The slow start to Minnesota’s U.S. Senate debate stayed slow Wednesday morning with an hourlong exchange in Duluth, not carried on live TV or radio but available online. If you’ve been following the race, there wasn’t much new this morning.
I didn’t hear the candidates say anything new about their policy positions. GOP candidate Mike McFadden claims to have ideas on a lot of issues, including many on which his policy proposals are not fully baked.
“Obamacare is a train wreck,” he said at one point. “It’s a wreck. And I will fix it.” The Republican challenger has, in fact, recently put out a more detailed plan to “repeal and replace” the Affordable Care Act with a more state-based new approach that would reduce the role of the federal government.
Incumbent Democrat Sen. Al Franken generally replied that, especially in today’s gridlocked Washington, if the Republicans ever succeeded in repealing Obamacare, they would never have the votes to replace it and all of its benefits would be lost, mentioning several of the most popular of those benefits.
But there was nothing new in this exchange as they have both made these points many times previously, although not while sharing a stage.
McFadden, who was on the attack throughout the debate, repeatedly mentioned that Franken voted with the Obama administration on 97 percent of votes on which the administration took a position. He also said that Franken’s voting record led the Senate in the portion of votes on which his vote agreed with the majority of Senate Democrats.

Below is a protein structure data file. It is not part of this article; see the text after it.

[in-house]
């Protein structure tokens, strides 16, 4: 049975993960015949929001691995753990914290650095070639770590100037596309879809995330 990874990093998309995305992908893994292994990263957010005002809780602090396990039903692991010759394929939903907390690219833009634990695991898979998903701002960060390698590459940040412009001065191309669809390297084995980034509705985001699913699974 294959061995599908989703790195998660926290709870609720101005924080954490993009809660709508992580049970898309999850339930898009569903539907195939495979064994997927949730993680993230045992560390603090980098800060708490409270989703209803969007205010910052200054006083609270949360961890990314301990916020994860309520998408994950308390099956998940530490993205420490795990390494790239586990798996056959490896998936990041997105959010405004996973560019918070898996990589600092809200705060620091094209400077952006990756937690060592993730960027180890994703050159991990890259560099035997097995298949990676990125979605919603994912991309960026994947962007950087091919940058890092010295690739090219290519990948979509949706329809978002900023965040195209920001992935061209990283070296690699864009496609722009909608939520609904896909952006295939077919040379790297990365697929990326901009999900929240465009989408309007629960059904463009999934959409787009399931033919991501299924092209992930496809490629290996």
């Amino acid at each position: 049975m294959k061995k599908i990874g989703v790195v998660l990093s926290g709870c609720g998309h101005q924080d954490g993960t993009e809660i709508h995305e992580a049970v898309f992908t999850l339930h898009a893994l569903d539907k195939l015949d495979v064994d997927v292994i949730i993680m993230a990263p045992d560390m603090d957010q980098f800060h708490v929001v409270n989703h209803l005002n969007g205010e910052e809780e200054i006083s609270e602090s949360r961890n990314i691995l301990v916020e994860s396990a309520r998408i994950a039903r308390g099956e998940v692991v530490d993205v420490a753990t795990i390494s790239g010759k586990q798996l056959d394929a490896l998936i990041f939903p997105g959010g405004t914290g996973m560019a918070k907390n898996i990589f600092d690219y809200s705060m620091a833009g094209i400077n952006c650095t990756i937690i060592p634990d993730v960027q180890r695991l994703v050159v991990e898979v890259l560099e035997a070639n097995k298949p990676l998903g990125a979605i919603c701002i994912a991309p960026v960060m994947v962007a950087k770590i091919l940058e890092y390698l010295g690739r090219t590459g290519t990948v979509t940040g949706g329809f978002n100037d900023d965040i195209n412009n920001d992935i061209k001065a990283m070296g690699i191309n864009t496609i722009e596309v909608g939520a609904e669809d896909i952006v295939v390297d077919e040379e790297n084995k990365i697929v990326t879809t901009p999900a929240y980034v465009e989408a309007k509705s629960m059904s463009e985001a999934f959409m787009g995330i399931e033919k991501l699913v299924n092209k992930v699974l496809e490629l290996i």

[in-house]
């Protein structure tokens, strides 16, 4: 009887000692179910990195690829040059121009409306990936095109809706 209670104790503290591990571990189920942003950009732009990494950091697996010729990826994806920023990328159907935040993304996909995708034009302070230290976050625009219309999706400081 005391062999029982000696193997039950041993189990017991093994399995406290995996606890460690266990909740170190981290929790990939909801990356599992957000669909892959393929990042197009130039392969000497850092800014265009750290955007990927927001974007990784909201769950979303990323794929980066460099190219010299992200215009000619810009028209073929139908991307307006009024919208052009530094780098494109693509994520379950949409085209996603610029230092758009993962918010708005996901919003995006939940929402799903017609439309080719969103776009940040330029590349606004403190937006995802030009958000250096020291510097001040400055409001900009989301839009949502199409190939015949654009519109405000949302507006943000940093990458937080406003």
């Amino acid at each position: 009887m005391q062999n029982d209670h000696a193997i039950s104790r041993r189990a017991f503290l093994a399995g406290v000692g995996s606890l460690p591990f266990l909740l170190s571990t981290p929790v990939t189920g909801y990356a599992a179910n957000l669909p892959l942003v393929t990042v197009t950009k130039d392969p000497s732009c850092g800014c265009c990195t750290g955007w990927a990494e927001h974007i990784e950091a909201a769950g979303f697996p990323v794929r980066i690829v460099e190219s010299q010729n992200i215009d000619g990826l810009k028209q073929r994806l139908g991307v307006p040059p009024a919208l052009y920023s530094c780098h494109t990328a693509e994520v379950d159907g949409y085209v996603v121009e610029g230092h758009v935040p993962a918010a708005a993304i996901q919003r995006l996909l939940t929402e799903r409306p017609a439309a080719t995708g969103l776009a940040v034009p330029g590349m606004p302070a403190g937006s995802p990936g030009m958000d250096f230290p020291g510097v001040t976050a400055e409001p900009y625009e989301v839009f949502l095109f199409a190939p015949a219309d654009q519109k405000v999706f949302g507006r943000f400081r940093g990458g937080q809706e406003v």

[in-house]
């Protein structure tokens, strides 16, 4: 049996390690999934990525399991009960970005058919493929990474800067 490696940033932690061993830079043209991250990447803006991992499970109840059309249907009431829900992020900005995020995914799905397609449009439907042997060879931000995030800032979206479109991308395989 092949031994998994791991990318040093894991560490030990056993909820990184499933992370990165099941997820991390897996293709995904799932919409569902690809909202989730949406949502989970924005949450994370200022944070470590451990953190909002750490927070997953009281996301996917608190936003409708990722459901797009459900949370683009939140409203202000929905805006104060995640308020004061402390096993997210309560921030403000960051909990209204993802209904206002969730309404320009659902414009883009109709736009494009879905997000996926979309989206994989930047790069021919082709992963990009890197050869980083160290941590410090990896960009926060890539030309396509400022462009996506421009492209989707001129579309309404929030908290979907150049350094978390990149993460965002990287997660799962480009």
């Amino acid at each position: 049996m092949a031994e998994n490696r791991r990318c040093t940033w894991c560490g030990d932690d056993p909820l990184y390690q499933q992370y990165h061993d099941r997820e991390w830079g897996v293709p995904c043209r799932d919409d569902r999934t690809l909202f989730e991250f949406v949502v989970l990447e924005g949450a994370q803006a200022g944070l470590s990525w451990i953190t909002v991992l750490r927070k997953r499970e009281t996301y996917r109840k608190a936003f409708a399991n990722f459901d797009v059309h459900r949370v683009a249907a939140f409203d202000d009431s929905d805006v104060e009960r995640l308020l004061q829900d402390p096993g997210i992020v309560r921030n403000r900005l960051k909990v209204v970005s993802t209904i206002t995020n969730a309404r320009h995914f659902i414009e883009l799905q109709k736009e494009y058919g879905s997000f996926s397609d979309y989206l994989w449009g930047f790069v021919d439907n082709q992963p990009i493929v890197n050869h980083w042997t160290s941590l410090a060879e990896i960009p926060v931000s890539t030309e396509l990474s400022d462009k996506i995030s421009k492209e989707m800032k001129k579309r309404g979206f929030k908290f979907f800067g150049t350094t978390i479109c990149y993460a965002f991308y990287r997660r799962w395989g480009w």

Franken pushed back a bit, accusing McFadden of “cherry-picking” the votes he was scoring. The third or fourth time McFadden brought up the 97-percent-Obama-voting-record, Franken interrupted sarcastically to say: “What was that number? Let me write that down so I don’t forget.”
McFadden blamed Franken and President Obama for the slowest recovery from any recession in history. Franken said the economy had gained back a lot of ground but too much of the benefit has gone to the already wealthy and not enough to Americans of ordinary means, which, he said, is why he wants to do things like raise the minimum wage, focus education reform on the skills gap so graduates can get good jobs and help young workers who are struggling with student debt to refinance their debt at today’s lower interest rates.
The debate covered the Iron Range mining projects that have been stalled by regulatory review. McFadden says he would do something (unspecified) to get them approved. Franken said he favored the projects going forward but doesn’t want to interrupt the environmental review so the projects will be sustainable.
I had only audio of the debate, but McFadden certainly seemed more enthusiastic. Franken wanted to explain the complexity of various issues. McFadden said things like: “I will go to Washington to fix things. I will roll up my sleeves. I will go to Washington and build consensus. I look forward to fixing this country and getting us back on track.”